Simply paying close attention to your cat can positively affect the cat lifespan

Although genetics may play a factor in living longer, “nothing replaces TLC,” according to Megan Snyder of Good Old Tails Senior Animal Rescue. The organization’s oldest cat, Stubby, is a sweet senior domestic short-haired cat with a nubby tail. While he isn’t currently on a special diet, he gets wet food to keep his urinary system running smoothly. It’s the maintenance and attention to detail that keeps the rescued kitties in tiptop shape.

“The most important thing to keep your senior cat healthy is to pay attention to him,” Snyder says. She urges cat parents to look for changes in behavior, stool/urine, coat condition and weight. “You have to know your cat well and catch the changes before it’s too late. Every cat is different, so saying ‘feed them premium food’ isn’t necessarily right for every cat.”

Are certain cat breeds known for longer lifespans?

Among the cat breeds touted for longevity, the three that come out on top are the Domestic Shorthair, Siamese and Russian Blue.

One senior cat’s success tale

Scruffy, a 17-year-old striped gray beauty, lives with his person, Brandon Kirk Newsom, and a feline sibling named Sophie. Newsom adopted the Maine Coon as a kitten. Their life together illustrates what proper cat care means to a happy and healthy life. Scruffy is a cool, calm and confident 13 pounds of fluffy fun. Newsom sees Scruffy’s natural resiliency as a great boon to his longevity, along with Scruffy’s love of Sophie.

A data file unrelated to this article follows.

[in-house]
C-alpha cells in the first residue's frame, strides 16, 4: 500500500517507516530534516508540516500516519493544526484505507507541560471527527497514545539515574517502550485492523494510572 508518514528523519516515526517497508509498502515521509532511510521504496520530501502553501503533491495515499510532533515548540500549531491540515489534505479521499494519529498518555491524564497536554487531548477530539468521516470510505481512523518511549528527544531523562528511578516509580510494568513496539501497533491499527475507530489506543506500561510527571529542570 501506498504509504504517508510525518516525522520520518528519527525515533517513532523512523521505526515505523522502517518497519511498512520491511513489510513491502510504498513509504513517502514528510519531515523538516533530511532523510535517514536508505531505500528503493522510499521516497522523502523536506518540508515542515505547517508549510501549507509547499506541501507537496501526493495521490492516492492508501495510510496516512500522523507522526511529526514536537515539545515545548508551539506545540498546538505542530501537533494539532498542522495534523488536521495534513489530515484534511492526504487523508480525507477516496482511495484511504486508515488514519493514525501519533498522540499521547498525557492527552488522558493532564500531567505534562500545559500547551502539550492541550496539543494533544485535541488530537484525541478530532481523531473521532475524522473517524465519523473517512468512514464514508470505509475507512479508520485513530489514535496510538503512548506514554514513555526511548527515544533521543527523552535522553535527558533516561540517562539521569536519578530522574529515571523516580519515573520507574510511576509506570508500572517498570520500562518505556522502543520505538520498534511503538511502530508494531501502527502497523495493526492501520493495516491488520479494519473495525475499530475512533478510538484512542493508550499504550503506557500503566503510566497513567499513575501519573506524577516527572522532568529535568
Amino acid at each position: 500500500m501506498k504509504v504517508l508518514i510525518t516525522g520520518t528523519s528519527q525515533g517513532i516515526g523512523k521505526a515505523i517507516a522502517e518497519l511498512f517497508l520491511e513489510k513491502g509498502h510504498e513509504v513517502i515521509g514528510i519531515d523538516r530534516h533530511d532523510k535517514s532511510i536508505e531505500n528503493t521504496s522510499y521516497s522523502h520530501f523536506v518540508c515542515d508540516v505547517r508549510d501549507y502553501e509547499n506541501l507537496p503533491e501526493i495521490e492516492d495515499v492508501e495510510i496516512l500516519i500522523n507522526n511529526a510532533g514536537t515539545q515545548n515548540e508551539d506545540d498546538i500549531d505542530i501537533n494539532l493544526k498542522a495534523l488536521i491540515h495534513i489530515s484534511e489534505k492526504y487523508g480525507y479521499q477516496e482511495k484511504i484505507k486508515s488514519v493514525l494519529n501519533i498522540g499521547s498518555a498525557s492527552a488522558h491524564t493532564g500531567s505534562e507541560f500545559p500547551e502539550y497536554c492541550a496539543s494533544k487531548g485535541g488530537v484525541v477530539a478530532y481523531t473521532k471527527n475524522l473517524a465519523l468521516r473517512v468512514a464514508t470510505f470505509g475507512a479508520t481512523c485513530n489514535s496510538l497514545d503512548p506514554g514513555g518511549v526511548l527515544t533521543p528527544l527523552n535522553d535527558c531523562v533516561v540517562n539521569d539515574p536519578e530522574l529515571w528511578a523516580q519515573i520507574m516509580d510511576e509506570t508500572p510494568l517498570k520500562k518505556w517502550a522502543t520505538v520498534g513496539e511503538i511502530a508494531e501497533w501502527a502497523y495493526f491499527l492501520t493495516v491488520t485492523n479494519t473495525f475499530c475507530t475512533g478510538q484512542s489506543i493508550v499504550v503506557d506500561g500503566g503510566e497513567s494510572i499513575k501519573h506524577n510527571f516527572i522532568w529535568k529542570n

“Scruffy’s time is filled with grooming and snuggling with Sophie.” While he may be older, his days are filled with love and the activities he craves. “Scruffy loves to go on walks,” Newsom says. “Being an older cat has not changed him that much from when he was a kitten. He’s still very healthy and vivacious.”

Keeping your cat living longer and being healthier is a multi-faceted strategy that includes diet and supplements, proper medical attention and an enriched environment. The years go by so fast, and you can add many more of them if you take time to address your cat’s physical, emotional and mental well-being.

Tell us: How old was the oldest cat you knew? What steps have you taken to increase your cat’s life expectancy?

Thumbnail: Photography by krblokhin/Thinkstock.

Read more about cat aging on Catster.com:

16 thoughts on “How to Increase Cat Life Expectancy”

  1. Do you have any recommendations for specific supplements that I could give to my cat that would fulfill the recommendation of “antioxidants, vitamin E, beta-Carotene, dried chicory root and a blend of n-3 and n-6 fatty acids?”

  2. I just lost my oldest for the baby her name is Toby and she lived to the ripe old age of 21. I now have left five male cat between the ages of nine and 14 and all of them appeared to be healthy thank goodness. Thank you for letting me share